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Breakfast served with a challenge

Marshall Allen

GLENDALE -- People of faith were issued a challenge at the Glendale

Mayor’s Prayer Breakfast: when interacting with one another, don’t settle

for mere tolerance and diversity.

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About 300 people attended the 39th annual prayer breakfast at Glendale

Civic Auditorium early Wednesday morning. The program featured a

patriotic spirit, with the recognition of the flag and a rendition of

“God Bless America,” and readings from the Bible, Koran and Torah. Many

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local religious leaders and politicians were in attendance.

“This morning is a celebration of faith that brings us together as a

community,” Mayor Gus Gomez said.

The challenge to Glendale’s people of faith was delivered in the

keynote address by Dr. Philip Amerson, president of Claremont School of

Theology. Amerson is known for his work in ecumenical and multiracial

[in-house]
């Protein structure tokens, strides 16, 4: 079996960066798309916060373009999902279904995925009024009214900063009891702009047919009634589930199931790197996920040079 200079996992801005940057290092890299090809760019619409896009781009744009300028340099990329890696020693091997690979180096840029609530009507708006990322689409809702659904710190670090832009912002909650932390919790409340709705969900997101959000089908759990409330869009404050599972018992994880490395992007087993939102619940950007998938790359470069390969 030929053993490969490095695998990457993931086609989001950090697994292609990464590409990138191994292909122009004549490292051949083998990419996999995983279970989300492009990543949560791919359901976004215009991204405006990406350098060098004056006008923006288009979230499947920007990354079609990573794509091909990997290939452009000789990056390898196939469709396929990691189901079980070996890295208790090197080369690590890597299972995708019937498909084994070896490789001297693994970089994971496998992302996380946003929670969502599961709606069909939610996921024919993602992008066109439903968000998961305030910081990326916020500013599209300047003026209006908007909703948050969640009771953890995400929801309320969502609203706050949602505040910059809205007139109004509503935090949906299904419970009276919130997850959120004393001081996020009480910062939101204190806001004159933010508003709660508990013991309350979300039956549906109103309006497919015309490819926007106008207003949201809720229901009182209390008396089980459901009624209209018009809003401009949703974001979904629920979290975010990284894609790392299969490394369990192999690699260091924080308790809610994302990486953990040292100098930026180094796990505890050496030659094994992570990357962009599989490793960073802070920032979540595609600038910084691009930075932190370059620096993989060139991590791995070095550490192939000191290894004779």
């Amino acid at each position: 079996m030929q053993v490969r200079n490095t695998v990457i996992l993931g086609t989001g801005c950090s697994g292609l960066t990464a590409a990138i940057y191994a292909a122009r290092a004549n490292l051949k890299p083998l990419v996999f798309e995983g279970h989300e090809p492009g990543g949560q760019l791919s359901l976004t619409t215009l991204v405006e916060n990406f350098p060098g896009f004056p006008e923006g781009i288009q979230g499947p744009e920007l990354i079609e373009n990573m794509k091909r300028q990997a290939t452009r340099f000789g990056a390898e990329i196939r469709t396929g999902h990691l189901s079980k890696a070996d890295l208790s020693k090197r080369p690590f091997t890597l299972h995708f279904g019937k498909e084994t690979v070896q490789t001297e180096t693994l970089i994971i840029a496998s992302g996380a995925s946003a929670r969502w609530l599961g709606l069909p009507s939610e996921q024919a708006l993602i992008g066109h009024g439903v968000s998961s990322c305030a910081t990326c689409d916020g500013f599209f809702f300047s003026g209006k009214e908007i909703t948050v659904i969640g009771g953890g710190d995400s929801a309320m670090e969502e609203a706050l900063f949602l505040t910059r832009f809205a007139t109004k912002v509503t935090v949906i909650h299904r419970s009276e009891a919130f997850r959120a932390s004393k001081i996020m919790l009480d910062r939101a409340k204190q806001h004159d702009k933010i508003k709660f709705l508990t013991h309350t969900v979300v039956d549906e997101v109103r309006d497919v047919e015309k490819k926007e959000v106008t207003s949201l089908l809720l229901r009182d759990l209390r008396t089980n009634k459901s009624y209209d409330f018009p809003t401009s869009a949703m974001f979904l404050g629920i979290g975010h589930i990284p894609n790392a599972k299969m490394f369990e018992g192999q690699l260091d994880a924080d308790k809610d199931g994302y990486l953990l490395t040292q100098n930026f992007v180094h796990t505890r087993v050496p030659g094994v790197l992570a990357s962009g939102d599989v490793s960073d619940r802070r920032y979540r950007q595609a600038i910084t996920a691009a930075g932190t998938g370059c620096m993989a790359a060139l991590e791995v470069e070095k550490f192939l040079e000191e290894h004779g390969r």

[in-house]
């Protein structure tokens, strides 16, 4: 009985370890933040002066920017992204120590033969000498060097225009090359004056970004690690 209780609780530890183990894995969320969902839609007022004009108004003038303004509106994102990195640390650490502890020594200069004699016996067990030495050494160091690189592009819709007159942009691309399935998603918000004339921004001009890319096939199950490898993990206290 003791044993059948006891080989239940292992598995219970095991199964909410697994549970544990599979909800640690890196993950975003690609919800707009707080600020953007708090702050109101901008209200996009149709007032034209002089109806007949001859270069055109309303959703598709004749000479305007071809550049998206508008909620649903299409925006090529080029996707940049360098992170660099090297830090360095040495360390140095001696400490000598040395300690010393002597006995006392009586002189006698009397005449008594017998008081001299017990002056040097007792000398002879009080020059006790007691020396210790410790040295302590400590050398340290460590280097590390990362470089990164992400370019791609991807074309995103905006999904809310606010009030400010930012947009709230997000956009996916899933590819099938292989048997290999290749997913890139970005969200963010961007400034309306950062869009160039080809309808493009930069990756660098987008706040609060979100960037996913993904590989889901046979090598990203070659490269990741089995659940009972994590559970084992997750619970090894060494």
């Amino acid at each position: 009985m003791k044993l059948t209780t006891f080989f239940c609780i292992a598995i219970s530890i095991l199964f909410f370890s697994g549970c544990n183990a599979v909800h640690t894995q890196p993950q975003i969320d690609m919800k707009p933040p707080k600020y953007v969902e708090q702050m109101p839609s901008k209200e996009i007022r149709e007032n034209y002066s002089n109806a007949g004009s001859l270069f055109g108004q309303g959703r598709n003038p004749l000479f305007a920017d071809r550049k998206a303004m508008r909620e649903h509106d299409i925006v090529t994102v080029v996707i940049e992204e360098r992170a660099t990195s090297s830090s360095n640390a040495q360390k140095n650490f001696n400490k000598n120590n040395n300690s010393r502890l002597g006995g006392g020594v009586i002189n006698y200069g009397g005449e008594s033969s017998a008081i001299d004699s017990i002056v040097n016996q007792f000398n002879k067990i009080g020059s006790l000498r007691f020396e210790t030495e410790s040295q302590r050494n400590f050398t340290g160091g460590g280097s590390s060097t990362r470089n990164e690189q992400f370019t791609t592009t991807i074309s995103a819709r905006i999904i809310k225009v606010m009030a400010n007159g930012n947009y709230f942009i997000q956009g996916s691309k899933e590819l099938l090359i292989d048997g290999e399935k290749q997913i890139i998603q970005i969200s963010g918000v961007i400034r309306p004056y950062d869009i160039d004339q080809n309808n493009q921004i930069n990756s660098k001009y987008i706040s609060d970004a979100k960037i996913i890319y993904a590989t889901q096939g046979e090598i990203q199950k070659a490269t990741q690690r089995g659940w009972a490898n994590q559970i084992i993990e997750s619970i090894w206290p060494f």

ministry.

Amerson was critical of the terms “tolerance” and “diversity” that are

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common in ecumenical parlance. Diversity is just a description of who we

are, and tolerance isn’t taking relationships between people of different

faiths far enough, he said. After all, the command to love God and other

people is “at the heart of all our faith traditions,” Amerson said.

He suggested people of different faiths view their relationships in

terms of respect, hospitality, reconciliation and friendship.

The world in 2002 -- especially since the terrorist attacks of Sept.

11 -- is filled with fear, Amerson said. But people of faith have a

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calling to be ambassadors of trust to overcome the fear, he said.

Becoming ambassadors who overcome fear can help in responding to the

Sept. 11 attacks, Amerson said.

“We have a great opportunity as a nation to do much more than just

show we’re strong and can retaliate,” he said.


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